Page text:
An all-weather Tunnel connecting Leh region, Lahaul & Spiti Valleys and the rest of India across the Pir-Panjalranges where it merges into Greater Himalayas.
This is the world’s longest two lane single tube, bi-directional tunnel located at an altitude of 3000m above MSL. Its length of is 9.02Km and it was constructed using the New Austrian Tunnelling Method (MATM) through complex unstable geology with fault lines.
Facilities provided in the modified horseshoe shaped tunnel include Supervisory Control and Data Acquisition (SCADA) controlled electrical and safety systems, air-quality monitoring and tunnel ventilation systems and quick response to fire and accidents.
The Himalayas pose some of the most challenging geological conditions in the world. Being young-fold mountains in a formative stage and growing, they present relatively less stable rock formation with faults & fissures.
The over-burden of 1.9Km amongst highest in the world, caused extreme stress, while deformation as high as 861mm had to be tackled. There were also limits to gathered initial information on rock formation so far below the surface.
Three fracture structures encountered with repeated cave-ins with dislodging as large as 1000m3 of material. But the greatest challenge came where sheared and shattered rock-mass was encountered with heavy water ingress, at times at an unnerving 110liters/sec (Max 400KL/hr). Negotiating this 550m stretch took four years.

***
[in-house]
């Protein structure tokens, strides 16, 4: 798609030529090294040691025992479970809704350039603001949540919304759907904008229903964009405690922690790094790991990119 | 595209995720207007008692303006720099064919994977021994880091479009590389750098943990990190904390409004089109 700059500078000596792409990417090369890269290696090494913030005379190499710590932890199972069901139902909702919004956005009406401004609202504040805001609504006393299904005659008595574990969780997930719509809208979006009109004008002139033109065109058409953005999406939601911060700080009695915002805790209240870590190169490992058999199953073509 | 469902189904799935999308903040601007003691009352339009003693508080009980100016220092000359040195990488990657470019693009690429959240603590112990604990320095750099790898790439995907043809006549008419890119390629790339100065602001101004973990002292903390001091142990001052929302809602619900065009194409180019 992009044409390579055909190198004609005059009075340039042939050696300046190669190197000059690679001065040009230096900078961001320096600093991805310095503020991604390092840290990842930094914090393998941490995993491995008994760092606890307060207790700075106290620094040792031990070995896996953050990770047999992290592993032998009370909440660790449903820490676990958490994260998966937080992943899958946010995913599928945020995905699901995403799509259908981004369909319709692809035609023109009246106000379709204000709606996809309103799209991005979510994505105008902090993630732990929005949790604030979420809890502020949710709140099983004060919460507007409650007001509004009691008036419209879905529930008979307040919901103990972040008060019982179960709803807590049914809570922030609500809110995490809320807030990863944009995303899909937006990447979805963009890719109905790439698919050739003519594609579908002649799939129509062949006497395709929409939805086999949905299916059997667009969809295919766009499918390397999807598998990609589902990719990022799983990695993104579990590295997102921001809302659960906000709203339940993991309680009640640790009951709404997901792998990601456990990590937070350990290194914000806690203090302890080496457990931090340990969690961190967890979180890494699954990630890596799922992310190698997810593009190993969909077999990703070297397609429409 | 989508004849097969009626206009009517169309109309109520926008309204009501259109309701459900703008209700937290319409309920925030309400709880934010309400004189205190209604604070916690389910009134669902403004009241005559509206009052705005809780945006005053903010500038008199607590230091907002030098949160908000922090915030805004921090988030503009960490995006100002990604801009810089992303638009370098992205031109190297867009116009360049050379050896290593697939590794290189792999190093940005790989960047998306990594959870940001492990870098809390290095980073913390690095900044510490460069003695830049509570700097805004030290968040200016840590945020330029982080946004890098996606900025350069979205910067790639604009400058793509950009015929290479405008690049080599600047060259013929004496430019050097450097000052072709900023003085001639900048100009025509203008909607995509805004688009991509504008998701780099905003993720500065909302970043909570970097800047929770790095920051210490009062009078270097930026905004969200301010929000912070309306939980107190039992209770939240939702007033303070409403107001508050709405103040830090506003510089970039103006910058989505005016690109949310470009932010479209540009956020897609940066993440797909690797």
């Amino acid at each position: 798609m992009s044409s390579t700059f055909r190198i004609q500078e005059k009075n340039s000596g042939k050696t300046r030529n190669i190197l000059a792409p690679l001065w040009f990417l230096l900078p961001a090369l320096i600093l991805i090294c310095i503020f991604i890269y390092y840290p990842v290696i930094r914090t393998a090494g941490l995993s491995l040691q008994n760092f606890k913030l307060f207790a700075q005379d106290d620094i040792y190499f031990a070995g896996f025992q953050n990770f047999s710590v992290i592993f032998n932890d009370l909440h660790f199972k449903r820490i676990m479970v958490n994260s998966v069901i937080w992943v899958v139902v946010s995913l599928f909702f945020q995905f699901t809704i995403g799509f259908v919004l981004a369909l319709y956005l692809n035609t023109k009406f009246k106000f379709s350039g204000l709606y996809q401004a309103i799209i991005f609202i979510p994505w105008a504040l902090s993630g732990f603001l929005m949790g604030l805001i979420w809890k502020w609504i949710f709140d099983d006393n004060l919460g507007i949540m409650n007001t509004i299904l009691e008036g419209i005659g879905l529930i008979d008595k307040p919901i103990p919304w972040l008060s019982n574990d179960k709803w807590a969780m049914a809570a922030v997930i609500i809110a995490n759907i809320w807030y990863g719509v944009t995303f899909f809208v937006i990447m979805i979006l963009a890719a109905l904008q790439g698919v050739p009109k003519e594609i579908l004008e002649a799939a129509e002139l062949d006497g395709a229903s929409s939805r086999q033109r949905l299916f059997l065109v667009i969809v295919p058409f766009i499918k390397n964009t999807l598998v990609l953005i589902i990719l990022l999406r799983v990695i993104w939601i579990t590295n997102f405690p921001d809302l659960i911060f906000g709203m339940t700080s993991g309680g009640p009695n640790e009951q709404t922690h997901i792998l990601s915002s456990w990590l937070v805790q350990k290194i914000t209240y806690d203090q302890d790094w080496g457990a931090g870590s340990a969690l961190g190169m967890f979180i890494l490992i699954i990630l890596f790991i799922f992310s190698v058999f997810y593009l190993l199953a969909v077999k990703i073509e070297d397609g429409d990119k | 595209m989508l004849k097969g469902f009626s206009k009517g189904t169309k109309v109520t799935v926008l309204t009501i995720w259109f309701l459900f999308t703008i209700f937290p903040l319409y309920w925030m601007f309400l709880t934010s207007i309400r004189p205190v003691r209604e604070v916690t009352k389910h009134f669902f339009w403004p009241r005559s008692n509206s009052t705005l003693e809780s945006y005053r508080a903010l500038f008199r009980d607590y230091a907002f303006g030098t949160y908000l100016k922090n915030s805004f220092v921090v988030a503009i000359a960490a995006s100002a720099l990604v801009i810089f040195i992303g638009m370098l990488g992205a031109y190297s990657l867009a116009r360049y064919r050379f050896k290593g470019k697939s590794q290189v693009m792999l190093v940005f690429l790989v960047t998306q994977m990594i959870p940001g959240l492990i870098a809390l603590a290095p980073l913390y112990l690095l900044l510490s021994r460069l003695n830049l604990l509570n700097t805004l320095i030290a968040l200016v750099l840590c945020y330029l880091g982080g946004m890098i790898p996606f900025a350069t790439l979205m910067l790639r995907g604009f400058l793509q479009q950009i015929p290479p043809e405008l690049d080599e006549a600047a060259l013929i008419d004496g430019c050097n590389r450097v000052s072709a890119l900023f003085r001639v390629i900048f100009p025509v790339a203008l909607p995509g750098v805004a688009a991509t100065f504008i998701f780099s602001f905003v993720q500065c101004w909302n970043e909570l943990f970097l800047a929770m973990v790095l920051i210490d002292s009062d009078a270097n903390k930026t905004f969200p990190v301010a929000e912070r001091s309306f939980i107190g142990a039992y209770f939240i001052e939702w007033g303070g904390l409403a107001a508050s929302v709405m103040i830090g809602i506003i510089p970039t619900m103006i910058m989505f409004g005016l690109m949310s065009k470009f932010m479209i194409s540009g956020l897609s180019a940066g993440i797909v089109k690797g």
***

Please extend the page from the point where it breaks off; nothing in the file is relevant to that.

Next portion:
Changing rock formation was influenced by convergence of the Pir-Panjal Range with the Greater Himalayas, which had never been tunneled through. There was also surprising changes in rock encountered at North Portal, which added to engineering challenges.
Drainage Reinforced Excavation and Support Solutions (DRESS) were deployed and single & double pipe roofing, fore-poling, pre-grouting and chemical grouting were used as dictated by rock formation and water-flow. Vibrating Wire Piezometers were used for an accurate measure of pore water pressure.
Tunnel Specific Proofing (TSP) was vital to negotiate fault and fracture zones were carried out six times and frequent changes were incorporated in tunnel supports. At the same time, With increasing costs and time schedules caused by the required complex high cost solutions, cost optimisation was deployed for material transportation and the North Portal plan was dropped after a time-cost analysis.
Environmental and Social Impact
The tunnel reduces travel times by three hours and significantly reduces carbon emissions and the cost of operating vehicles on those journeys. At the same time, this dramatically improved accessibility for people in the region as well as boosting national security along northern borders.
All weather connectivity ensures better resilience for communities and businesses using the route, and supports better tourism access for the region that saw valley communities cut off for up to six months of the year due to snow.
Sorry, no records were found. Please adjust your search criteria and try again.
Sorry, unable to load the Maps API.
Intercontinental Consultants and Technocrats Pvt. Ltd.
Border Roads Organisation